They are also incredibly comfortable. I’ve been wearing them for almost an hour now, and am in no hurry to take them off. I actually enjoy the support.
Here’s the bad news. I’ve got horizontal wrinkles. Ah me. I don’t remember if they were this pronounced in the last version. So many other things were wrong there that I might not have noticed. It seems these can be caused by too much length, though I don’t really think that’s the problem here. They can also be a lack of boning, but I think the folds are too severe to be fixed by an extra bone. So that means I have the gussets or side seam in the wrong place. Perhaps too close to the center front? Alas, alack. More fitting.
It does seem to improve a little when I tug the stays higher, but they always fall back down again. The back is kind of wrinkly all the way down, but I think it’s alright. Unlike the front, the back is cut on the straight grain, so it’s got less of that forgiving stretch. It’s definitely a problem in the front.
Suggestions welcome! I am off to beg advice wherever I can find it.
P.S. I do feel quite justified in using my sewing machine as this pattern was published by Peterson’s and Godey’s in 1855 and 1857 respectively. And the sewing machine was definitely making inroads into American homes by then!
March 21st, 2011
I’m working on a new mock-up, trying out the reworked stomach and hip gores for my ongoing battle of the stays. I am so tired of mock ups. So last night, I started day dreaming (can one day dream at night?) about the far-distant time when I will finally make a real, functional pair of stays. It seems I need coutil. Though I am not sure if the coutil I need is the same as the fabric currently sold under the name coutil.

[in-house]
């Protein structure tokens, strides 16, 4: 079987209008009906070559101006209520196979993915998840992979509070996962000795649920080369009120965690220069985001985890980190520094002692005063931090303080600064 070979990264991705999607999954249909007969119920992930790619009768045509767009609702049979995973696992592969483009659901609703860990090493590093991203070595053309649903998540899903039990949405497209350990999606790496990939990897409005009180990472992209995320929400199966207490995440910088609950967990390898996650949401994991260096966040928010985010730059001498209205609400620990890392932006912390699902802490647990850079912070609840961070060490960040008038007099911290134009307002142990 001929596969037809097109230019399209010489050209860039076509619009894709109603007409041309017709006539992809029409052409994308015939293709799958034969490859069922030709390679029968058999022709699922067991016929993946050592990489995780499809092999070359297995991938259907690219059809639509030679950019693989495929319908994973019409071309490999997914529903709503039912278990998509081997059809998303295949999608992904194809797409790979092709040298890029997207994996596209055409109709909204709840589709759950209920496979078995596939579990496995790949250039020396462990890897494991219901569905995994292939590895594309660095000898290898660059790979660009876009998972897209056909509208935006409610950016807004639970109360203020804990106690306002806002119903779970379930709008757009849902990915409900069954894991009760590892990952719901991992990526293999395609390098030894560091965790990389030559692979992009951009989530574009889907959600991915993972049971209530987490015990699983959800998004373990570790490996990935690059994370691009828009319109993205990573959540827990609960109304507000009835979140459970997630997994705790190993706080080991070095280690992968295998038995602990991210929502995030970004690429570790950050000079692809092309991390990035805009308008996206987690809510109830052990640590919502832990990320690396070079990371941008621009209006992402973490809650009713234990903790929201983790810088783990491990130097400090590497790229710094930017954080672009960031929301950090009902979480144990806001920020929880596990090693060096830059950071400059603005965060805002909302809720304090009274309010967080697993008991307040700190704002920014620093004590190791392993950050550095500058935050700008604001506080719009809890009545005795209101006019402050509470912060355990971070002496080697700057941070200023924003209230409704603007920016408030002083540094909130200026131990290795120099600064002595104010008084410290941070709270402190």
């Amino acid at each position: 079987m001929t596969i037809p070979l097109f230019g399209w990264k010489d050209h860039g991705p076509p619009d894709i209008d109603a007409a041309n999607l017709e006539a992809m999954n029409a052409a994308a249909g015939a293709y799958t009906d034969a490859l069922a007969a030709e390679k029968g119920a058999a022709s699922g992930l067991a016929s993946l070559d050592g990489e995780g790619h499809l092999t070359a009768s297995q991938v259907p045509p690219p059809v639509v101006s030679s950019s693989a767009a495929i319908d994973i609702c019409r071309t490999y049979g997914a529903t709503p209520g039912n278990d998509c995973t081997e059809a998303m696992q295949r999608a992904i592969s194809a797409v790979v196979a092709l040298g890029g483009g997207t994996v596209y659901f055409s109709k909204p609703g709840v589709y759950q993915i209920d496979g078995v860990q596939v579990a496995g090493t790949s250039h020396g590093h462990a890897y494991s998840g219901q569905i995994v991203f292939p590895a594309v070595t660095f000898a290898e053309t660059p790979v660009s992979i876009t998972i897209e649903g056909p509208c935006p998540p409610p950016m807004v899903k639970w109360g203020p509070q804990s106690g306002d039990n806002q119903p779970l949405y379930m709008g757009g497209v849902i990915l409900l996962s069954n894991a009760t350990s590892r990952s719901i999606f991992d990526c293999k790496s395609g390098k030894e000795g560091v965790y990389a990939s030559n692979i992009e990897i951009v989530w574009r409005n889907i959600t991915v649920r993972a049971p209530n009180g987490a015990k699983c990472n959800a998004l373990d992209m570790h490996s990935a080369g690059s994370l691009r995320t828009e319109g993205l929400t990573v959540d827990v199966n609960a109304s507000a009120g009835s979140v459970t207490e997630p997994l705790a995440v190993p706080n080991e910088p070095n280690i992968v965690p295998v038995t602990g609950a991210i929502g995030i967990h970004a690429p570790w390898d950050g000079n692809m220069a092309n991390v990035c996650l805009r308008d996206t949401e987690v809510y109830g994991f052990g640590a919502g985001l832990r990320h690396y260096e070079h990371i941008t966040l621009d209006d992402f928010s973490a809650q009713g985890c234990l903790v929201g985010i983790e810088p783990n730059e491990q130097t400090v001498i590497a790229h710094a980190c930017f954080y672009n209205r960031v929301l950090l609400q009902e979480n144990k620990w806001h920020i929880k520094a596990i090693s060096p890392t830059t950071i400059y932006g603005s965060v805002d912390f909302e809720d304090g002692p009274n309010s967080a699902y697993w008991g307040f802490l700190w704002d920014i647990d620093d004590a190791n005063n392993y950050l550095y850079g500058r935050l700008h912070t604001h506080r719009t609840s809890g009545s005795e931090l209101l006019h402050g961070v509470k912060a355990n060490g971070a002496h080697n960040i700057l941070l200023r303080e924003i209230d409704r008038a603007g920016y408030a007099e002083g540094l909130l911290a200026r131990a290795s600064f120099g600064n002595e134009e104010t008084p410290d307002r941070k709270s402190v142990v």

According to Godey’s 1857 (via Peterson’s 1855) stay pattern, I need half a yard of material. But what kind of material? The Workwoman’s Guide says “If for ladies, they are made of satine, or best French jean… if of an inferior quality, they are made of white, brown, grey, or nankeen jean… and lined with calico between the doubles.”
According to Dictionary of Textiles, 1920:
Corset Jean—Very strong, stout jean, made of pure cotton or linen, in twill or broken twill weave, in white, and for corsets, etc.
Coutille—French jean of zigzag pattern for corsets. See Coutil 4.
Coutil—1, French and German stout drills, made of linen, hemp or cotton; 2, French and English fabrics, made of pure cotton; used for bedcovers, drapery, trousers, etc., often printed; 3, a fine worsted trousering in France; 4, very strong, stout cotton or linen fabric, woven in herringbone twill; used for corsets.
Satine—Cotton satin, see sateen.
Sateen—Stout, lustrous piece dyed cotton fabric, made in satin weave (see) either in warp or filling flush. Also comes printed or in stripes; used for lining dresses, skirts, shoe lining, etc.
Which would explain why the 1840s stays in the Met Collection that I posted about last week look like they are made of polished cotton. They are satine!
An important note — while The Workwoman’s Guide stays are meant to be double-thick and lined, the Godey’s/Peterson’s are single layer. So satine may be too flimsy for that kind of construction. I may eventually try the pattern with a double layer, but for now, I just want to get it right as written. I believe a nice stout coutil is what I’m after.
There. A hopelessly arcane and dull post with absolutely no pictures. Blech.Older Posts »